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Give Your Client a Hand

Accommodating Clients with Special Needs

By Mary Lokensgard

When setting up your office and your office procedures, you need to focus on creating a good experience for your clients. You create that good experience by showing your competence and respect for them, and by making the process as predictable and unsurprising for them as possible. This holds true for all of your clients — including your clients with special needs.

Now, when you see the words “special needs,” your mind probably goes directly to people with physical or mental disabilities. That view’s too narrow when you’re thinking about your practice. Clients have special needs if they have a particular characteristic you must address to provide competent legal services, or something you can address to make their experience with you superior to that provided by any other lawyer.

Consider your current clients, or the people you want to be your clients:

  • Do some of them have work schedules or family obligations that make it unusually difficult to meet or communicate with you?
  • Are there language barriers?
  • Are many of them elderly?
  • Do they have physical or mental disabilities?

How do these clients’ particular needs or characteristics get in the way of the work you want to do for them?

When you do this exercise, you are identifying barriers your clients have to overcome to be able to work with you. While you may not be able to eliminate these barriers, once you’ve identified them, you can create ways around them. Doing so shows that you understand and respect your clients. It’s good for them, and it’s good for your practice.

Older Adults and People with Disabilities

If you work with older clients, you must think through their needs when you set up your physical space, and plan to adapt how you communicate with them. The Americans with Disabilities Act applies to your office, so become familiar with what’s required under the law. Physical and mental limitations aren’t always obvious, or always acknowledged, even when they exist. The most practical way to identify barriers is by building automatic practices into your office — questions to be asked and accommodations made regardless of who’s coming in the door. Addressing specific legal requirements is beyond the scope of this article, but these points will help you serve all of your clients thoughtfully.

If you have many older clients or clients with disabilities, consider making these adjustments.

  • First, adjust your expectations. Don’t assume that every elderly person needs an accommodation. Everyone ages differently. Some become physically frail, while their minds remain sharp. Others have memory problems, but are perfectly capable of working through complicated decisions. Hearing and vision loss are common, but not universal. And there are people in their 90s in better shape physically and mentally than you are now — understandably, they resent being treated like “old people.”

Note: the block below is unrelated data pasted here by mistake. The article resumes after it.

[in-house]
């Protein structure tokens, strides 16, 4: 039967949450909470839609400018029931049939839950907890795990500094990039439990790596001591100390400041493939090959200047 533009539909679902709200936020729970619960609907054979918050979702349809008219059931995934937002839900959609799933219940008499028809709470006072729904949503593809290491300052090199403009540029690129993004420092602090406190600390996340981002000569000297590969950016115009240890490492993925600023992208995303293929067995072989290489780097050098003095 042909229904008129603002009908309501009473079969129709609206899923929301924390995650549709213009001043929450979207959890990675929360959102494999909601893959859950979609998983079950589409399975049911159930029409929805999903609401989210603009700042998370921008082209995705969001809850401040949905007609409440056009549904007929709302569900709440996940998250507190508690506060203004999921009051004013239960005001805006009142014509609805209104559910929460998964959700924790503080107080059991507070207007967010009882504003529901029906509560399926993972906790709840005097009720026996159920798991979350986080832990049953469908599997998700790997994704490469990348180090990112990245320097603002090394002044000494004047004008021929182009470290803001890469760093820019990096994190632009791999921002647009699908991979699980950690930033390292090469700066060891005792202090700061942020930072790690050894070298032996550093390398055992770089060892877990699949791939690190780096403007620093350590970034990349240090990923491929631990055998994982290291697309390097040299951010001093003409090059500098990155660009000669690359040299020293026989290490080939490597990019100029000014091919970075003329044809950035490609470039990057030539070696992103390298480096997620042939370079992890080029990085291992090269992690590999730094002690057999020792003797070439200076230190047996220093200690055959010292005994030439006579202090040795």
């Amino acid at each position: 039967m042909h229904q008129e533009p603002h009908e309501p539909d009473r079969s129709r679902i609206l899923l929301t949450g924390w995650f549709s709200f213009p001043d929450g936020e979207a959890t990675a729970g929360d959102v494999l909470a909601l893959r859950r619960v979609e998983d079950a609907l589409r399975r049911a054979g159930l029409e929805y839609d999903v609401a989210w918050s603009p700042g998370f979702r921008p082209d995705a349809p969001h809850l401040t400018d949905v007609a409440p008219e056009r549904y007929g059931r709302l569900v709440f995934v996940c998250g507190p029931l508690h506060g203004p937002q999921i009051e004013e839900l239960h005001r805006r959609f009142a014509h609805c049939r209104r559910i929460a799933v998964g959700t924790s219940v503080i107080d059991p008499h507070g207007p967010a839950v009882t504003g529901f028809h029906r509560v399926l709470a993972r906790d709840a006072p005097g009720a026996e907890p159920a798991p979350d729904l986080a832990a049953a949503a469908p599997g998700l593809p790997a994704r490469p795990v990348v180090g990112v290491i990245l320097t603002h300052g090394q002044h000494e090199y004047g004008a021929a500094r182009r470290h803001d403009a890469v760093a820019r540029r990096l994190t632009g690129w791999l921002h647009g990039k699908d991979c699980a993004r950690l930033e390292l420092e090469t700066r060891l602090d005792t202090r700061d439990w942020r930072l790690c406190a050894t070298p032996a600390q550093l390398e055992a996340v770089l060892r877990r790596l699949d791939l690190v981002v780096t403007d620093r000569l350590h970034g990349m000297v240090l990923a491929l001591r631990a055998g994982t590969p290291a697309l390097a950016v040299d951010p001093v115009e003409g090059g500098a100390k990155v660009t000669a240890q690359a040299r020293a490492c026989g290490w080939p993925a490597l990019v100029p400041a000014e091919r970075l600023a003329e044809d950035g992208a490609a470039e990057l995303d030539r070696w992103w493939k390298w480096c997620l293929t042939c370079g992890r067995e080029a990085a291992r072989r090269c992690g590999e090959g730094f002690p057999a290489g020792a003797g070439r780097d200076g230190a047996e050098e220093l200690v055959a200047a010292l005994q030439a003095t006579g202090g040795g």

• Learn to ask respectfully about limitations. Make it easy for your clients to tell you what they need by asking considerate questions at the outset: “Many of our clients have hearing loss/vision loss/mobility problems, and our offices are set up to handle that. Is there any difficulty you have that we should be aware of when you come in?” Listing specific limitations is better than using the general term “disability,” because many people will admit to “trouble getting around,” but reject the idea of being “disabled.”
  • Remove trip hazards where you can, and clearly mark the ones that have to stay. Common trip hazards are small rugs, electrical cords, transitions between kinds of flooring (tile to carpet, for example), and slippery floors.
  • Make sure your office is well-lit, and have good clearance around all of your furniture. Try to get around your office in a wheelchair or with a walker yourself to identify problem areas.
  • Have at least one straight-back chair in every room used by clients, and preferably two — one with arms, and one without. It’s easier to sit and rise from these kinds of chairs.
  • Investigate personal hearing devices, and invest in one if it makes sense for your practice. Watch and listen to your client for signs that she’s not hearing everything you say, and offer the device kindly if it looks like she needs it: “A lot of my clients have trouble hearing me, so I got this personal amplifier. Would you like to try wearing it?”
  • Plan for house calls.  Some clients can’t physically get to you. Try scheduling appointments in the morning at their house, before you go to your office, or on your way home in the evening. If meeting at your client’s home isn’t practical, find another convenient, private place to meet — another lawyer’s office, a conference room at your client’s local bank, or a library or courthouse with private meeting rooms are options.
  • Memorialize all meetings in writing and use legible fonts. Use a standard, recognizable font for written communication, like Arial, Roman or Courier, in at least 14-point size, and space lines of text at 1.25 or 1.5.
  • Use words along with numerals. When you use numerals in text, always confirm the numbers in words; many visual impairments make numbers like 3, 8 and 0 difficult to read.
Good Client Service Isn’t One Size Fits All

When you take the time to step into your clients’ shoes and address the barriers that make it hard for them to work with you, you’re demonstrating your commitment and building their loyalty to you.

Next time, we’ll take a look at the special needs of people with complicated schedules and those who speak different languages.


Categories: Client Service, Communications Skills, Daily Dispatch
Originally published June 15, 2015
Last updated October 16, 2018
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